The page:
On this last day of commemoration of the Battle of Gettysburg and the eve of Independence Day jubilation, veteran and armchair historian, Greg Johnson shares his reflections in this first guest post.
What follows began as a conversation with Greg about this week’s events. Even as a Canadian, I have been riveted to the re-enactments of the first person accounts and the historical narratives, both strictly factual and fictitious, that mark the Battle of Gettysburg. It is said that this battle ended it for the South, even though the war waged on for long after in other regions.
On the fields where almost 5,500 gave their lives and countless more and their kith and kin would toil to recover, Abraham Lincoln gave his brief, yet legendary, Gettysburg Address. The battle redefined civil war and entrenched the core values most important to America.
“Mind you, I don’t consider myself an expert by any means – just an armchair amateur history buff,” said Greg during our discussion. I suspected he was likely more well-read on this ‘stuff ‘ than the average American so I asked him to share his ideas.
At the time, he was reading: Destiny of the Republic: A Tale of Madness, Medicine and the Murder of a President by Candice Millard. We circled back to the topic that spurred the discussion – Gettysburg. The extraordinary 3-day battle which we not only commemorate this week, but we do so in a year that marks its 150th anniversary year. (Click here for Johnson’s personal notes on the book) and now… in his own words…..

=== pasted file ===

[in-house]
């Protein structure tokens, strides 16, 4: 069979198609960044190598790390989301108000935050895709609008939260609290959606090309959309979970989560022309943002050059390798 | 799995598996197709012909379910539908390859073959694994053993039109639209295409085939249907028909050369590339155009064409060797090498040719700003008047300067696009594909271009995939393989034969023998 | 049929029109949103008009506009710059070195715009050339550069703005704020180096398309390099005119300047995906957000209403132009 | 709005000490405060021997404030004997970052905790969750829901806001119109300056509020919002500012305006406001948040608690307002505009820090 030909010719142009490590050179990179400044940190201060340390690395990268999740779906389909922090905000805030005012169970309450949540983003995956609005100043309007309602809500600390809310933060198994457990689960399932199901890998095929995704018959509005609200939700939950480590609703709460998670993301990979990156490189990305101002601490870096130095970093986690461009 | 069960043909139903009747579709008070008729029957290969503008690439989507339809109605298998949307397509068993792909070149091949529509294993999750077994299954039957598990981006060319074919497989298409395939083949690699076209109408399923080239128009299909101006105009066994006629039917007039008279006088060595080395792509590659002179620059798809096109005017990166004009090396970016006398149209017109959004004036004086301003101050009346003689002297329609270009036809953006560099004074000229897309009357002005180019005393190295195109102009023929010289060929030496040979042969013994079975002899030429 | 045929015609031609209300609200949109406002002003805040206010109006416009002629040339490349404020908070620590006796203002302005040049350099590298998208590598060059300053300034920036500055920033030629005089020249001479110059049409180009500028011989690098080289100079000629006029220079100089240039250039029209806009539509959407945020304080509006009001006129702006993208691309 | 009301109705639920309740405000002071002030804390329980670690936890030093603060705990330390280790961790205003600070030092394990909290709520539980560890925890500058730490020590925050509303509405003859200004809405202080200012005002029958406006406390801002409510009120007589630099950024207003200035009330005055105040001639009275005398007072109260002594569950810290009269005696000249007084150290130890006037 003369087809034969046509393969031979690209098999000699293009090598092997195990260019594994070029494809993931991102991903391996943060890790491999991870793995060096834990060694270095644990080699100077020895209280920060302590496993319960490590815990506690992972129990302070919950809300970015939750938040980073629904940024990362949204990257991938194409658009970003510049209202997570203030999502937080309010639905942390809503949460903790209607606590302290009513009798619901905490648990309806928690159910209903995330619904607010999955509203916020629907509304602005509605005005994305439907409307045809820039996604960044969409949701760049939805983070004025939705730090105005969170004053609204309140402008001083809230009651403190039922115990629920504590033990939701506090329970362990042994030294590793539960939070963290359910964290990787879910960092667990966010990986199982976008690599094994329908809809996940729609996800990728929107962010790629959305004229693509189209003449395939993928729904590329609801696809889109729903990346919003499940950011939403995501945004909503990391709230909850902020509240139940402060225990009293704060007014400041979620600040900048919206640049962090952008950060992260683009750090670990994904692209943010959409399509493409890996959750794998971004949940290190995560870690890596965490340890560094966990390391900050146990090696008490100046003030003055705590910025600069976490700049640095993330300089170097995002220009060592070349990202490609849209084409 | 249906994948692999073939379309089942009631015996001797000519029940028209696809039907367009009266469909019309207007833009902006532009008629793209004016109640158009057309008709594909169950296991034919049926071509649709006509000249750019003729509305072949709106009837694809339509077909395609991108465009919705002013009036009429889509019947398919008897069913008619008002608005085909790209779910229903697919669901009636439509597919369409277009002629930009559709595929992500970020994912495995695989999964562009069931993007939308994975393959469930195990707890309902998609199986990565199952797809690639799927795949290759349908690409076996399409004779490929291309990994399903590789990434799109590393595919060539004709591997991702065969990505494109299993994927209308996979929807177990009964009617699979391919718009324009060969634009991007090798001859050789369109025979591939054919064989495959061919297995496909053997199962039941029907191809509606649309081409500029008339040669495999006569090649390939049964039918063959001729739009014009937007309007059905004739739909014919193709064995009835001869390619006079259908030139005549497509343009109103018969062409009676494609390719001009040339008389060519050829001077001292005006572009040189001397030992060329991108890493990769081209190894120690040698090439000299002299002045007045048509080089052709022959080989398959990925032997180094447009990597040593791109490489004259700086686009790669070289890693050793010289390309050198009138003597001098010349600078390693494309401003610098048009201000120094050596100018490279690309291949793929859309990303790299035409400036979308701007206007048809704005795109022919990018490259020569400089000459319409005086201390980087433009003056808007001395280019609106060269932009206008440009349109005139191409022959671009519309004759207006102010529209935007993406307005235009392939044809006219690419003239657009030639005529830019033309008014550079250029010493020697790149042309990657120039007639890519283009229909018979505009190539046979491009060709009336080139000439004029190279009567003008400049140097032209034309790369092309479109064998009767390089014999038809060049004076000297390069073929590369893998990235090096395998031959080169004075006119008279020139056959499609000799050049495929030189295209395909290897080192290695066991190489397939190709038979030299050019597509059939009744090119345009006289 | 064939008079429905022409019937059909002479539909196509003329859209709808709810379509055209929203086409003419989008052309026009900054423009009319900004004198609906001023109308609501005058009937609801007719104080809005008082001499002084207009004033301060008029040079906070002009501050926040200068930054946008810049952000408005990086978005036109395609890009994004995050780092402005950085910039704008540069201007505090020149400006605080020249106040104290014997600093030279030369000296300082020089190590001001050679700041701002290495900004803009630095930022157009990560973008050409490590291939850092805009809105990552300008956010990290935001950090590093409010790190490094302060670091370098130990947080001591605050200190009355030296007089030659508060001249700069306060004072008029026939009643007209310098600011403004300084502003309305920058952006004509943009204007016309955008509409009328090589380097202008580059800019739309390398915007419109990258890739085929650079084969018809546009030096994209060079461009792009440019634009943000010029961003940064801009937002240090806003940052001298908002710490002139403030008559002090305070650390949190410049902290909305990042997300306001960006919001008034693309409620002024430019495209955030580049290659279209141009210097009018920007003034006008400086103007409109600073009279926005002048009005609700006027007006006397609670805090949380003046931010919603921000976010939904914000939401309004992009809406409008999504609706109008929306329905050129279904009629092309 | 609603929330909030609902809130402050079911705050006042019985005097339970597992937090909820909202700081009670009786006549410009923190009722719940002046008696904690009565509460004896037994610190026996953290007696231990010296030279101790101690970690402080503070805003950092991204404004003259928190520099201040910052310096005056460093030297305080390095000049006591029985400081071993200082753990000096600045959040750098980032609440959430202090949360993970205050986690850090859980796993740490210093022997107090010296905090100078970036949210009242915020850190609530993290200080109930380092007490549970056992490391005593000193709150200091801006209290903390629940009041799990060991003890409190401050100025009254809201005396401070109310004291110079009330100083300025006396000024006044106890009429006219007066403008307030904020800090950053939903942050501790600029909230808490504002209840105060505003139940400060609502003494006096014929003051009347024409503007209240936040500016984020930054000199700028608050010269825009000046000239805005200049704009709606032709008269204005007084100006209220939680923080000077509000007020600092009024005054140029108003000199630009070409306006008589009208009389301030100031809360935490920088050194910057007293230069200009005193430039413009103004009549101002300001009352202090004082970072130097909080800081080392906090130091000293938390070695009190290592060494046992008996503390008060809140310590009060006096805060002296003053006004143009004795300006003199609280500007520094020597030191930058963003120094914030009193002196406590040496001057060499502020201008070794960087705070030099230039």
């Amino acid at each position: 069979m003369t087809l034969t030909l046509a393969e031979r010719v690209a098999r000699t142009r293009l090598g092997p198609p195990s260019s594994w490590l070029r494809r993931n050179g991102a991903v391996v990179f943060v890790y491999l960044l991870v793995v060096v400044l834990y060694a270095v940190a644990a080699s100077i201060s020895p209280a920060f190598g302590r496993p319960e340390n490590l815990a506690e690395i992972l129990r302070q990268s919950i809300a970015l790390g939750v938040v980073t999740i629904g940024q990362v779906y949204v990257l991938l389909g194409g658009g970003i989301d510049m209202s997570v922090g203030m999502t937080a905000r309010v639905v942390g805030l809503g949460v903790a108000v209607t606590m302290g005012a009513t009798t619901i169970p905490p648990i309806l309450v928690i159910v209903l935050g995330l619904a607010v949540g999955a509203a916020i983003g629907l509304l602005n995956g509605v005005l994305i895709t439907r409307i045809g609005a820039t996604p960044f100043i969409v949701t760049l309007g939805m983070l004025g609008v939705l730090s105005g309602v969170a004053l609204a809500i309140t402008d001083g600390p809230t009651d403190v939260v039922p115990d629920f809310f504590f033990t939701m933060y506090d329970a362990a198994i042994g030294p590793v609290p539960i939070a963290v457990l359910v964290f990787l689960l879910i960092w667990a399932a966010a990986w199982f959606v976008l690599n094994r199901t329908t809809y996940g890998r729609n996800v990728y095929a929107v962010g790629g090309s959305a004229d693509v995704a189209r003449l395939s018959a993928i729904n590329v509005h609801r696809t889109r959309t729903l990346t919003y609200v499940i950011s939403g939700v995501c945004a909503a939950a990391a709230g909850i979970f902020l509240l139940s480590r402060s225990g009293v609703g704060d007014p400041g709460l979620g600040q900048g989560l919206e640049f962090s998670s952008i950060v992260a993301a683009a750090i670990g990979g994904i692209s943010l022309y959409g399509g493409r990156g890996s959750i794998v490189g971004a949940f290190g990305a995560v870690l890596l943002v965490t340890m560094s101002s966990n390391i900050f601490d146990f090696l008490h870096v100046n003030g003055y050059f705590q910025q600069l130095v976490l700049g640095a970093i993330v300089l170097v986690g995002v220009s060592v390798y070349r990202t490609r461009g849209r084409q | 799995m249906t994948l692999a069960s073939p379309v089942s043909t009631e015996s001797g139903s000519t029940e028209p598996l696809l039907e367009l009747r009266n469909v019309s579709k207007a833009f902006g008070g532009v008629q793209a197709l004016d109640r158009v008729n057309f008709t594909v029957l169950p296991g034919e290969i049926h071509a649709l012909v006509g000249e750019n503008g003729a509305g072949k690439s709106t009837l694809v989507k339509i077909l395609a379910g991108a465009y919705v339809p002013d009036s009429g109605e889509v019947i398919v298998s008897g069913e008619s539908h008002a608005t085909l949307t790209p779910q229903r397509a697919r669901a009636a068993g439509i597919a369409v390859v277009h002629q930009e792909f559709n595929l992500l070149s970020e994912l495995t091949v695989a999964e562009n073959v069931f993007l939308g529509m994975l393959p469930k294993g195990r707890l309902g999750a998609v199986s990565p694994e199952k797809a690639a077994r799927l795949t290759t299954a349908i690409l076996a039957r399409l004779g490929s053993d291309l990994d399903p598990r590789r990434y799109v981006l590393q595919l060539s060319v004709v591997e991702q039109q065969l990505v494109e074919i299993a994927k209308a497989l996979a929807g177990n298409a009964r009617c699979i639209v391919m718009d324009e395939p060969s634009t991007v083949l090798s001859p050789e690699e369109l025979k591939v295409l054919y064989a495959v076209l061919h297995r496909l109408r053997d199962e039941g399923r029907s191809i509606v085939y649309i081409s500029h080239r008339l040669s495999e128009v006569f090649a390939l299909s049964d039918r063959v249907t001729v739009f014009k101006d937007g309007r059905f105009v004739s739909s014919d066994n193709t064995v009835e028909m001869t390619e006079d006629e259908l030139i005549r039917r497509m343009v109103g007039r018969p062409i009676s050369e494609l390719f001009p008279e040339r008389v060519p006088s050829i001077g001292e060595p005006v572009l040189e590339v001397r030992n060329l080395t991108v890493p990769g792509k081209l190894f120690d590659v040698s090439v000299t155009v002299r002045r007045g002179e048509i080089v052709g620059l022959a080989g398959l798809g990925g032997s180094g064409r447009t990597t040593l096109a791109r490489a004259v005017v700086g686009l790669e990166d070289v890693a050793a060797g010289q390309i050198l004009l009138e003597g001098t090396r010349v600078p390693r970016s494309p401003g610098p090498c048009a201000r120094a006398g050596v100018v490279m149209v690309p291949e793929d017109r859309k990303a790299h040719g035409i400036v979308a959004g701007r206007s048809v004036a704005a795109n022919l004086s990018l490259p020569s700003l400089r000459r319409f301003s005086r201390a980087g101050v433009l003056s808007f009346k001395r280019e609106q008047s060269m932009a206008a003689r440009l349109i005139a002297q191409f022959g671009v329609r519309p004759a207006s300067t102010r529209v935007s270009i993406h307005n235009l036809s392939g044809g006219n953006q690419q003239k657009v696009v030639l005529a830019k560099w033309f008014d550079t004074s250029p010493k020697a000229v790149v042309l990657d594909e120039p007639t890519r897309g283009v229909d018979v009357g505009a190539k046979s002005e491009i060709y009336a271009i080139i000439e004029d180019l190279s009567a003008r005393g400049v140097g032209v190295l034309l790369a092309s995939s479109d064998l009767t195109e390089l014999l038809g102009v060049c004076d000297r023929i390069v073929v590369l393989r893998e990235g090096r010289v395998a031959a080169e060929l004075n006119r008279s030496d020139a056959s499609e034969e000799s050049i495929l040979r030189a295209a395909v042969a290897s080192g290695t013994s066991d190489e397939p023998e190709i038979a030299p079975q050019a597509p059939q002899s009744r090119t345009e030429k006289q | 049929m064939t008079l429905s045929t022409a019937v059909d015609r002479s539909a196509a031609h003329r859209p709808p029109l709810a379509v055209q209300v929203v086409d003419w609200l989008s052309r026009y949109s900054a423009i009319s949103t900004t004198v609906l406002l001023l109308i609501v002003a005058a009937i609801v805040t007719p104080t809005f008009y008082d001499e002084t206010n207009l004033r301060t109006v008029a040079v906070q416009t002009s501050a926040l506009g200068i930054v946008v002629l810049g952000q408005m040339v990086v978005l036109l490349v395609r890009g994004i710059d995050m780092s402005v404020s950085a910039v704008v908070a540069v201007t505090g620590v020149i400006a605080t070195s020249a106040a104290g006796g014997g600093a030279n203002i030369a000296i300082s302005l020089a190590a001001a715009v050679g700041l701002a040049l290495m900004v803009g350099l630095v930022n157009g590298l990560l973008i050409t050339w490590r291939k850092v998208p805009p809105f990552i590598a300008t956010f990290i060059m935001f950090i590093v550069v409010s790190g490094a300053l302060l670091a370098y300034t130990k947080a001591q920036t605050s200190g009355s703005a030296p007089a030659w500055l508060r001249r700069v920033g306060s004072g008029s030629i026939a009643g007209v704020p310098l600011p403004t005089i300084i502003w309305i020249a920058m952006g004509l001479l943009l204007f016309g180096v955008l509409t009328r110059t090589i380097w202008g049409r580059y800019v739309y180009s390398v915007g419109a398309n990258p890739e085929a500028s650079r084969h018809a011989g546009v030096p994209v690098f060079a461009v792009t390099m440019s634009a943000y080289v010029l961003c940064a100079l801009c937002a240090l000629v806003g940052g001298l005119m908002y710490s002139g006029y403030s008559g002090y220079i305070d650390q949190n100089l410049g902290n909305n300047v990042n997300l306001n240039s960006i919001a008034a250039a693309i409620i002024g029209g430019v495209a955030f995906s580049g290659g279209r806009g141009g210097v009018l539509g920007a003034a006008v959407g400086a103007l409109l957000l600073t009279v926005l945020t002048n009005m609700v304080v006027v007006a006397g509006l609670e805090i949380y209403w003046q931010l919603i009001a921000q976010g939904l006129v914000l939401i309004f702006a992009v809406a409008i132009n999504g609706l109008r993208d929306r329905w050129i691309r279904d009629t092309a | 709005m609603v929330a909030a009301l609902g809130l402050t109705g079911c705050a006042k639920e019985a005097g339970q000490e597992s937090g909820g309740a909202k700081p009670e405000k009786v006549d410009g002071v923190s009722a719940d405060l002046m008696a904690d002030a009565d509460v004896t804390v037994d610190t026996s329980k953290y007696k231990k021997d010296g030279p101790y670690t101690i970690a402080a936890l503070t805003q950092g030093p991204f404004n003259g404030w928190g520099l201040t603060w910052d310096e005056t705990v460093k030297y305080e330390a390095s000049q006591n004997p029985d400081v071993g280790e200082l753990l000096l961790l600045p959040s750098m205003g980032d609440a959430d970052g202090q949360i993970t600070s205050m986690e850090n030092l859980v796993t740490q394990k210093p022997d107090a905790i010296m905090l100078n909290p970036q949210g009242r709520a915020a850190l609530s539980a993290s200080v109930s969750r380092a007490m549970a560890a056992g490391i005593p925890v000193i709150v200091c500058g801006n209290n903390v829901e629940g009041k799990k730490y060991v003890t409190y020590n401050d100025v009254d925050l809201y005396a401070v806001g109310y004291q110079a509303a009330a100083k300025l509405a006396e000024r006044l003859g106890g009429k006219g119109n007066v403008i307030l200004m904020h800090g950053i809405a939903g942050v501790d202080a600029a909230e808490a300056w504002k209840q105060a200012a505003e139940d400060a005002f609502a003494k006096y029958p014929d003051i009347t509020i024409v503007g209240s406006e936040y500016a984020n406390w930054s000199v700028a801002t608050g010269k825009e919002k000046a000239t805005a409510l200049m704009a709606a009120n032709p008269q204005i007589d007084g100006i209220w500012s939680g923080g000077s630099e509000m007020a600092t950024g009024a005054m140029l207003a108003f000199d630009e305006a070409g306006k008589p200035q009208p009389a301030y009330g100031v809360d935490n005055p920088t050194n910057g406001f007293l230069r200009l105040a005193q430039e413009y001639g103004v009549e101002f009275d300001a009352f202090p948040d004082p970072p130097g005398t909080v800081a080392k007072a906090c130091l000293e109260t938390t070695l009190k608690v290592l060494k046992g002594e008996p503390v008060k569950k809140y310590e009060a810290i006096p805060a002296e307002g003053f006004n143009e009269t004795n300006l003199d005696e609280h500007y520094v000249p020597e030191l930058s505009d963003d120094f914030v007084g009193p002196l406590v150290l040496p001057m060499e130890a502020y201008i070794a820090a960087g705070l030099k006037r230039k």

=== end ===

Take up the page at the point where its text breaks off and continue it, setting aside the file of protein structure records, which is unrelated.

Like many people, I first really became aware of what the American Civil War was all about by way of Ken Burns’ wonderful multi-part documentary. Since then, through various reading, I have come by a basic awareness of the major battles of the war – Bull Run, Shiloh, Fredericksburg, Chancellorsville – but it seems as though the epic three-day struggle at Gettysburg, just before Independence Day in 1863, has a particularly magnetic appeal.
Somehow the details of that battle have come to stand out more than those of other clashes.
We learned that this was General Lee’s greatest effort to bring the war to the north, moving his army into Pennsylvania and threatening to turn on Washington D.C. if he could outflank General Meade’s forces.
Of particular interest is the 20th Maine’s defense of Little Round Top on the second day of the fighting, in which the extreme Union left flank was held with a heroic bayonet charge. When contemplating this battle, we always are aware of how critical the Union victory here was to the north, as so many battles up to this point had been defeats or lost opportunities for the Union.
But the aspect I am drawn to the most – and I suspect this is true for many civil war enthusiasts – is the third day of the battle and “Pickett’s Charge.”
The image of those thousands of Confederate soldiers advancing across three-quarters of a mile of open ground, totally exposed to heavy Union fire, is a heartbreaking one, no matter which side of the conflict one’s ancestors fought on. It’s hard to imagine the faith those soldiers must have had in what they were doing to have made that charge, much less the bravery of it.
If I look for a moment in which I thought the scales tipped toward the preservation of the union, this has to be it. Abraham Lincoln and his contemporaries often spoke of how the war was an atonement in blood for the nation’s sins. And that charge, more than anything else I can think of, was the embodiment of that atonement.
Plan a visit to Gettysburg with this guide found online.
Ms Green has also contributed a post on transition tips taken from her family’s direct experience with her husband’s move from military to civilian work and life.